Adult Life Skills (2016)

There are, sadly, too many new films where I have to really struggle to say nice things when the film ultimately underwhelms me by overreaching with bad dialogue, over-elaborated symbolism or clunky metaphors. Indeed, all of the above, quite often. This has frequently been the case with new British films (and I can only imagine the situation getting worse in our post-“Brexit” world as European film financing dries up). Thankfully, then, this recent debut is on the whole rather delightful, even if it does have a certain twee and precious quality: its protagonist Anna (played by Jodie Whittaker) makes lo-fi films using her thumbs as characters; there’s a child portentously dressed as a cowboy (Ozzy Myers); and a love interest for Anna with a Jemaine Clement level of deadpan delivery (Brett Goldstein’s part-time estate agent Brendan). It’s certainly better than the director’s short film of a couple of years ago, for in expanding the premise of a 30-year-old woman living in her mum’s shed, it also adds to the pathos of her situation without overlabouring some of its plot parallels (the child whose situation mirrors her own could have been done so much more clunkily). Perhaps it’s just that Whittaker’s s gentle Yorkshire accent makes everything sound more agreeable, but I think this is on the whole a solid debut film and I look forward to more from director/writer Rachel Tunnard.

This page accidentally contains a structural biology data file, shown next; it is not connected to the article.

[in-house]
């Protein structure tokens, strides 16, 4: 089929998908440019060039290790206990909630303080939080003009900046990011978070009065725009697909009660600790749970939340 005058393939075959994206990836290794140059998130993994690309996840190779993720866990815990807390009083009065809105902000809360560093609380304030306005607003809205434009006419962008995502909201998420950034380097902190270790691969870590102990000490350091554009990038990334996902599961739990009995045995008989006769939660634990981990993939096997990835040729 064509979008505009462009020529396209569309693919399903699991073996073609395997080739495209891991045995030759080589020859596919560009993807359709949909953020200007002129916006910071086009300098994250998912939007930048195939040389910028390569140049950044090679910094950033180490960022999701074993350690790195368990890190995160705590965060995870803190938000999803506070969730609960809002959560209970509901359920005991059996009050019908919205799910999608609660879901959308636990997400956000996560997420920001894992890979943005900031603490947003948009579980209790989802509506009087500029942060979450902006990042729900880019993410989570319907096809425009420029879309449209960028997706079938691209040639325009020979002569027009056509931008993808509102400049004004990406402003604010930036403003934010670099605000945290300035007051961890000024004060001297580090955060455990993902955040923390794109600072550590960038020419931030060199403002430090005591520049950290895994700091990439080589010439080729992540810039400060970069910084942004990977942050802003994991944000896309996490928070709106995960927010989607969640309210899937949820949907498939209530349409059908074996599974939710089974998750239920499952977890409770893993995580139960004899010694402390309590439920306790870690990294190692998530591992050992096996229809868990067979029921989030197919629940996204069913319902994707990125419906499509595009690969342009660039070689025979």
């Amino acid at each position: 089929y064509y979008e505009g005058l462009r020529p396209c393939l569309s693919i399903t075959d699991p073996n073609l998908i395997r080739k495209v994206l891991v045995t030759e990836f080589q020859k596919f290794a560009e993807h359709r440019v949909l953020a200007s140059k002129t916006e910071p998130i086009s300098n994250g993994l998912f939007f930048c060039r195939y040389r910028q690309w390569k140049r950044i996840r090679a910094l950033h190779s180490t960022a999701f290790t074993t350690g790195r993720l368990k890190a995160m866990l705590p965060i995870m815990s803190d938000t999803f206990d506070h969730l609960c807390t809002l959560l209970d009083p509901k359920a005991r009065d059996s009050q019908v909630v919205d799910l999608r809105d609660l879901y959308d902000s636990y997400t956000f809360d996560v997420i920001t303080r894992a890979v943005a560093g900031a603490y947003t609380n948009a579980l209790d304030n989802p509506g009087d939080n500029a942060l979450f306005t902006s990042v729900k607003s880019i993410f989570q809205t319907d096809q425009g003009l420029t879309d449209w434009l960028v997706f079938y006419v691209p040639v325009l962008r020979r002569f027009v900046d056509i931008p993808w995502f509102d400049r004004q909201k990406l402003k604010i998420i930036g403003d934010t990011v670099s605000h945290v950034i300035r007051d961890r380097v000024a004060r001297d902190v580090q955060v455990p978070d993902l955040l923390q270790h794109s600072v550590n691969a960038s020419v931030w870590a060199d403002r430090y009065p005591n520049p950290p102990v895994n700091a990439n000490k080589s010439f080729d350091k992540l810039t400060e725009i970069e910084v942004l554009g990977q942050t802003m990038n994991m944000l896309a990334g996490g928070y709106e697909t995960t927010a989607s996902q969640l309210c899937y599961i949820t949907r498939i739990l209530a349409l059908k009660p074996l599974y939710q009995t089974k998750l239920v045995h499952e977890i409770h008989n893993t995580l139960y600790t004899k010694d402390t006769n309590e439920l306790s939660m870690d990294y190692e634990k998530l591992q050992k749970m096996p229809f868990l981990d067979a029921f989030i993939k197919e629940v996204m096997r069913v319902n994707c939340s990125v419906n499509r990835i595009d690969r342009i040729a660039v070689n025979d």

Adult Life Skills posterCREDITS
Director/Writer Rachel Tunnard; Cinematographer Bet Rourich; Starring Jodie Whittaker, Ozzy Myers, Brett Goldstein; Length 96 minutes.
Seen at Stratford East Picturehouse, London, Tuesday 28 June 2016.

Advertisements

Attack the Block (2011)


FILM REVIEW || Director/Writer Joe Cornish | Cinematographer Tom Townend | Starring John Boyega, Jodie Whittaker, Nick Frost | Length 88 minutes | Seen at home (TV), Monday 27 May 2013 || My Rating 3 stars good


© Optimum Releasing

Possibly there are exceptions (I’m no connoisseur), but it seems that whenever aliens visit Earth, they stand in allegorically for some popular fear of the era. 1950s films did well trading on fears of an atomic age, while 1970s films were more concerned with loss of identity. In fact, this trope is well enough understood that in Attack the Block one of the disaffected urban youth at the centre of the film gets a speech acknowledging it. For those familiar with the newspaper headlines in the Britain of the 2010s, you’d expect the threat to allegorically represent the fear of immigrants or indeed of the aforesaid urban youth (“hoodies”, to use a popular term referencing a favoured item of clothing). However, Attack the Block is too metropolitan and knowing to be so simplistic: the hoodies, it turns out, are the heroes and the fear is of the state and its oppressive apparatus (the police… sorry, “the feds”).

Continue reading “Attack the Block (2011)”